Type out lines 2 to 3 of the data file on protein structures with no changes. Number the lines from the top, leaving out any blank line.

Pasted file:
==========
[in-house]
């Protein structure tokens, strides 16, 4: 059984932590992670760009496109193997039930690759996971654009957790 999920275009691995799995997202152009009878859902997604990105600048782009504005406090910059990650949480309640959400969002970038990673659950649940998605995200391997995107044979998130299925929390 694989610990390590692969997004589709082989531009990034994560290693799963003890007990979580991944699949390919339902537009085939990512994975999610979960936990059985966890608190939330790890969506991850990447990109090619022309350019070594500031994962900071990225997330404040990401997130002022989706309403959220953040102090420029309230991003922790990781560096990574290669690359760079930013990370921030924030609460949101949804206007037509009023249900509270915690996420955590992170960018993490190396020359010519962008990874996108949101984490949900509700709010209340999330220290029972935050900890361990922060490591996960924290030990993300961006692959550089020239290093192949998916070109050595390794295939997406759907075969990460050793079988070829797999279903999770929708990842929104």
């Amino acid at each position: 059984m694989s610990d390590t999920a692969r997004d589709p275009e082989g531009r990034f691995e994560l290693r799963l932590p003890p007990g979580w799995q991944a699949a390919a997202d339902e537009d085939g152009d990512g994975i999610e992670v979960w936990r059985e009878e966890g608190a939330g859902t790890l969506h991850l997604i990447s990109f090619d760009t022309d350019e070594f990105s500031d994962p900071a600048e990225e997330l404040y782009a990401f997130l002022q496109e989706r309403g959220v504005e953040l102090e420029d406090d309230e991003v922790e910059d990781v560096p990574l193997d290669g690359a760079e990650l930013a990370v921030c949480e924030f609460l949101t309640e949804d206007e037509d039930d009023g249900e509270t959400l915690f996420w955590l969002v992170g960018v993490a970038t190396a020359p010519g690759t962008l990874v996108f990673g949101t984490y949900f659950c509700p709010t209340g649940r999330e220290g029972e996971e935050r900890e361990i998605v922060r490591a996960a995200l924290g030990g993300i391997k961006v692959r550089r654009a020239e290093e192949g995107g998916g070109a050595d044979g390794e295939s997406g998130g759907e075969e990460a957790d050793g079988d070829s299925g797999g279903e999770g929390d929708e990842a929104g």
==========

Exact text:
């Protein structure tokens, strides 16, 4: 059984932590992670760009496109193997039930690759996971654009957790 999920275009691995799995997202152009009878859902997604990105600048782009504005406090910059990650949480309640959400969002970038990673659950649940998605995200391997995107044979998130299925929390 694989610990390590692969997004589709082989531009990034994560290693799963003890007990979580991944699949390919339902537009085939990512994975999610979960936990059985966890608190939330790890969506991850990447990109090619022309350019070594500031994962900071990225997330404040990401997130002022989706309403959220953040102090420029309230991003922790990781560096990574290669690359760079930013990370921030924030609460949101949804206007037509009023249900509270915690996420955590992170960018993490190396020359010519962008990874996108949101984490949900509700709010209340999330220290029972935050900890361990922060490591996960924290030990993300961006692959550089020239290093192949998916070109050595390794295939997406759907075969990460050793079988070829797999279903999770929708990842929104």
């Amino acid at each position: 059984m694989s610990d390590t999920a692969r997004d589709p275009e082989g531009r990034f691995e994560l290693r799963l932590p003890p007990g979580w799995q991944a699949a390919a997202d339902e537009d085939g152009d990512g994975i999610e992670v979960w936990r059985e009878e966890g608190a939330g859902t790890l969506h991850l997604i990447s990109f090619d760009t022309d350019e070594f990105s500031d994962p900071a600048e990225e997330l404040y782009a990401f997130l002022q496109e989706r309403g959220v504005e953040l102090e420029d406090d309230e991003v922790e910059d990781v560096p990574l193997d290669g690359a760079e990650l930013a990370v921030c949480e924030f609460l949101t309640e949804d206007e037509d039930d009023g249900e509270t959400l915690f996420w955590l969002v992170g960018v993490a970038t190396a020359p010519g690759t962008l990874v996108f990673g949101t984490y949900f659950c509700p709010t209340g649940r999330e220290g029972e996971e935050r900890e361990i998605v922060r490591a996960a995200l924290g030990g993300i391997k961006v692959r550089r654009a020239e290093e192949g995107g998916g070109a050595d044979g390794e295939s997406g998130g759907e075969e990460a957790d050793g079988d070829s299925g797999g279903e999770g929390d929708e990842a929104g």